Best wishes on a healthy baby and mom!
Q & A On CFS/FMS and Pregnancy
Dear Doctor Teitlebaum:
Thank you very much for agreeing to answer these questions for my Fibromyalgia Aware Magazine article on Pregnancy and Fibromyalgia. Parents (old, new or expectant) as well as parent hopefuls, have fears and concerns regarding the impact of FM/CFIDS on their pregnancy. I did receive today the ten tips – thank you for that.
On behalf of people with fibromyalgia, I thank you most sincerely – Catharine Shaner, MD
1. What is your specialty? How long have you been practicing? Do you care for many patients with fibromyalgia?
A -- I am a board-certified in internal medicine and have been practicing for 25 years. For the last 15 years or so my specialty has been CFS, fibromyalgia, and pain management. I have treated over 2000 CFS/fibromyalgia patients.
2. Please spell your name, including degree:
A -- Jacob E. Teitelbaum M.D.
3. Where is your practice located? Are you associated with any organization (i.e., spokesperson for _________, practices at _______ hospital)?
A -- Annapolis, MD. I am a medical director of the Annapolis Research Center for Effective CFS/Fibromyalgia Therapies. I am a medical adviser for numerous groups. I have a policy of not accepting money from any group or any company whose products I recommend. I am an emeritus member of the Anne Arundel Medical Center
1. Do you agree with the following advice for women with FM or CFIDS prior to conceiving (& do you give any other advice?)?
-get in the best shape possible physically
-wait to conceive until you are not in a flare
A -- in terms of exercise, it is important to realize that people should not push to the point of crashing. Instead, they should slowly increase walking as is tolerated without causing next day flares. It is a good idea for fibromyalgia patients to reduce stress in general.
Most importantly, I think that the fibromyalgia should be treated with an integrated metabolic regimen for about a year before pregnancy, so that people have largely recovered before they get pregnant. Our randomized double-blind placebo controlled study showed that treatment can be very helpful (P. < .0001 versus placebo).
2. Would you agree that fertility problems with FM are no different than the general population?
A -- Although infertility is not a significant problem, I do find it to be more frequent in fibromyalgia than in the general population. On the other hand, when the nutritional deficiencies (especially iron) and subclinical hypothyroidism are treated, the infertility problems often resolve (as is also seen in the Non- fibromyalgia general population)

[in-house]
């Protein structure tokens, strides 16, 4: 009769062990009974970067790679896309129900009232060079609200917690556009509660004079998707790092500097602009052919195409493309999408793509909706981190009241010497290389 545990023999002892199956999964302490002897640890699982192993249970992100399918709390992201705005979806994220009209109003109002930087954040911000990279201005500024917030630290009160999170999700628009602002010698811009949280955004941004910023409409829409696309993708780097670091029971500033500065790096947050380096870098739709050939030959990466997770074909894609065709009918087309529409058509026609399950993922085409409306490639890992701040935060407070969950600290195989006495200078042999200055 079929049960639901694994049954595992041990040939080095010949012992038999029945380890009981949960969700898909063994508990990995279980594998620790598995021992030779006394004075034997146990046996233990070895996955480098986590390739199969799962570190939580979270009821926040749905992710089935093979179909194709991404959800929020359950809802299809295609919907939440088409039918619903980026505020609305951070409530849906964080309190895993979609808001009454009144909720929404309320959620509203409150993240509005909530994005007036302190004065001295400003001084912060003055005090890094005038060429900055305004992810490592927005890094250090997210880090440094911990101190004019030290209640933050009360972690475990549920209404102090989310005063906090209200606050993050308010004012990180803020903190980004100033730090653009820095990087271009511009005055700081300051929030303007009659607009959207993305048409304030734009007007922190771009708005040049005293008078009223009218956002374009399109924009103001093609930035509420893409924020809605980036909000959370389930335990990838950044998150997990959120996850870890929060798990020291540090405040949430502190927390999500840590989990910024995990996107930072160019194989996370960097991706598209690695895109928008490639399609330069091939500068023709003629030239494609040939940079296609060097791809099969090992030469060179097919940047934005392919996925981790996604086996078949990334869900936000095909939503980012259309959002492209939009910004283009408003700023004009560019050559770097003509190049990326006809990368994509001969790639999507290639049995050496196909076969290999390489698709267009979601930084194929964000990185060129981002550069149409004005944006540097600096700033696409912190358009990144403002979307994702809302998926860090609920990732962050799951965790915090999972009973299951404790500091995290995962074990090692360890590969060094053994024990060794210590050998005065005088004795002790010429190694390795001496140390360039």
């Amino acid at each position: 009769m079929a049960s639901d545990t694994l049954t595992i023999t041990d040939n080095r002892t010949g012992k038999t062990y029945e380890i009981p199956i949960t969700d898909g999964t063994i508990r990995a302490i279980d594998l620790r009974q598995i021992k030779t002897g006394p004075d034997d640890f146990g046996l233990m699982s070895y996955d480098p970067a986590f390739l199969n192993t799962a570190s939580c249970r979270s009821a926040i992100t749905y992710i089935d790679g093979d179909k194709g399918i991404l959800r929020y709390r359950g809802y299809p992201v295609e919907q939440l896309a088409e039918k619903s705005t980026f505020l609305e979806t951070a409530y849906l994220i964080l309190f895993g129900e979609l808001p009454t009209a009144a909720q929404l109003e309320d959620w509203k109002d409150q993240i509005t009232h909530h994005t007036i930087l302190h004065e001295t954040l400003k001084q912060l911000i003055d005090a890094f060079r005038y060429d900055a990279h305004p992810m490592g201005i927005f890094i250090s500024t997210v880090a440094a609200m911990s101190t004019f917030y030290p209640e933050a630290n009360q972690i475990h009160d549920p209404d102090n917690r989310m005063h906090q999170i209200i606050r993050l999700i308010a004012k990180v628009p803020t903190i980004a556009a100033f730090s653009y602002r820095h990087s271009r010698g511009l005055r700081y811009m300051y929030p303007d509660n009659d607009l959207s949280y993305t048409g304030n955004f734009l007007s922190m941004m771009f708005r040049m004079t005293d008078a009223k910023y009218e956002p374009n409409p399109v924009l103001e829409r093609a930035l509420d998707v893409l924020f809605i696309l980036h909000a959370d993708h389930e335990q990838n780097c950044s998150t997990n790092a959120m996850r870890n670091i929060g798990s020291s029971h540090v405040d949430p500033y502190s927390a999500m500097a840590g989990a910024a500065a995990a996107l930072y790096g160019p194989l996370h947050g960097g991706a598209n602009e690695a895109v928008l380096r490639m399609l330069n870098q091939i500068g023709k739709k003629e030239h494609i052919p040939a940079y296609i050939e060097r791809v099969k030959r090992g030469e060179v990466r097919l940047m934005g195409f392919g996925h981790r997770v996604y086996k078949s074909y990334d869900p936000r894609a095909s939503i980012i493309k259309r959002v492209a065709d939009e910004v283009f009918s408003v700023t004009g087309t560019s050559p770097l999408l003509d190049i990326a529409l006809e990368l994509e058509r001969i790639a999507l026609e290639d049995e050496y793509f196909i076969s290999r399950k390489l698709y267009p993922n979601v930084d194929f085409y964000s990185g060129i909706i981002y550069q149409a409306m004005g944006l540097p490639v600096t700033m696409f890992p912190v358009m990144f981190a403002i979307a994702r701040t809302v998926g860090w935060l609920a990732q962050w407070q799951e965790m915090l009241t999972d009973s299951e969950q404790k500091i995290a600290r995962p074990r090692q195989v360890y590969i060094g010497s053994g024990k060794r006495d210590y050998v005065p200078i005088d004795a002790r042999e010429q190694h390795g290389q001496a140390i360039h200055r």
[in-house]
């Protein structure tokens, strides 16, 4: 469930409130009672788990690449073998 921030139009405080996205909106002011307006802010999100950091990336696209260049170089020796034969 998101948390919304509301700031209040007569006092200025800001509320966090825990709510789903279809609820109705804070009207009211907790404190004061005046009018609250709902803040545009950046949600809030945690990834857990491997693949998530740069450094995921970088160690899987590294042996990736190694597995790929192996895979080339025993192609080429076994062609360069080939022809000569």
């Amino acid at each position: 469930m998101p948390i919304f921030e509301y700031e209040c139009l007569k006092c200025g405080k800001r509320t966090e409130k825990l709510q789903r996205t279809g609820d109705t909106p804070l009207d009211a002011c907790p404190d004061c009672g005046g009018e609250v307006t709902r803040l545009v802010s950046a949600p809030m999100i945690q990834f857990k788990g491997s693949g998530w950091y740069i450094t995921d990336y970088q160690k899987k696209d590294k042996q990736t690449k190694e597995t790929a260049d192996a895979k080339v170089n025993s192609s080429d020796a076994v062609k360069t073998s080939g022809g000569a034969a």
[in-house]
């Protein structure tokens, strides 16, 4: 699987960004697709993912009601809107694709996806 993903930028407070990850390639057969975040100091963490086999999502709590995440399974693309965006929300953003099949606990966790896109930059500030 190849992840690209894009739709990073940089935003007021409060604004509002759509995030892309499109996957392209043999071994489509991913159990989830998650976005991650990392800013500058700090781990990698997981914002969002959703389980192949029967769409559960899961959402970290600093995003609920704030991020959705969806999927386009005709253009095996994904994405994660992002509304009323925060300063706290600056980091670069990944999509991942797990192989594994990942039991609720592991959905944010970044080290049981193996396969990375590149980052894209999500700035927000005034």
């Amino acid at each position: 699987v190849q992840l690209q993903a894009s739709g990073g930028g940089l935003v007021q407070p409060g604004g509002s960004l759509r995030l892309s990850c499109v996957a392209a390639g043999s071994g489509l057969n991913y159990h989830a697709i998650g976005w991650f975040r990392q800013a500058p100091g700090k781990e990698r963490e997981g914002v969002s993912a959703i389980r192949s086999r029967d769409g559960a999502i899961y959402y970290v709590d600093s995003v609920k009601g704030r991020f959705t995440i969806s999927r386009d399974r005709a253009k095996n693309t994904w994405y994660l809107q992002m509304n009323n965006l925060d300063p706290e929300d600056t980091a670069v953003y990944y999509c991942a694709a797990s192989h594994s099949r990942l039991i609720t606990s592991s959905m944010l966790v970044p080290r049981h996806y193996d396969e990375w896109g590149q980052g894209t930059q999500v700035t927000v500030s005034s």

3. Do you see problems with irregular cycles, hormone imbalances, ovarian cysts, vaginosis, endometriosis, or other GYN problems in women with FM/CFIDS?
A -- yes, especially hormonal imbalances, irregular periods, and endometriosis. There is also an increased frequency of polycystic ovary syndrome associated with elevated DHEA -- S and testosterone as well as glucose intolerance. This can result in infertility, which responds well to treatment. In addition, elevated prolactin is common in associated with the hypothalamic dysfunction (and rarely pituitary adenoma). This can also result in infertility, and also responds excellently to therapy.
4. Should women stop all meds? (please list any acceptable ones to take, if known) particularly:
medications for migraines
medications for irritable bowel
A -- I leave my pregnant patients on the Energy Revitalization System powder as this was also made to be an excellent support for pregnancy. They also need to be on a stabilized, mercury free fish oil (I recommend the Eskimo 3 Brand), calcium 1500 milligrams, and iron if needed (i.e. -- if the ferritin is less than 40). They can also stay on thyroid hormone, and if needed, Ultra low-dose Cortef -- both of which supports pregnancy. If critical, they can stay on Prozac, which has not been associated with increased birth defects. Besides for these, I stop almost all medications and herbals. I would note that in general, acetaminophen (Tylenol) is a poor choice for fibromyalgia patients as it depletes glutathione -- a critical antioxidant that is likely already deficient in CFS/fibromyalgia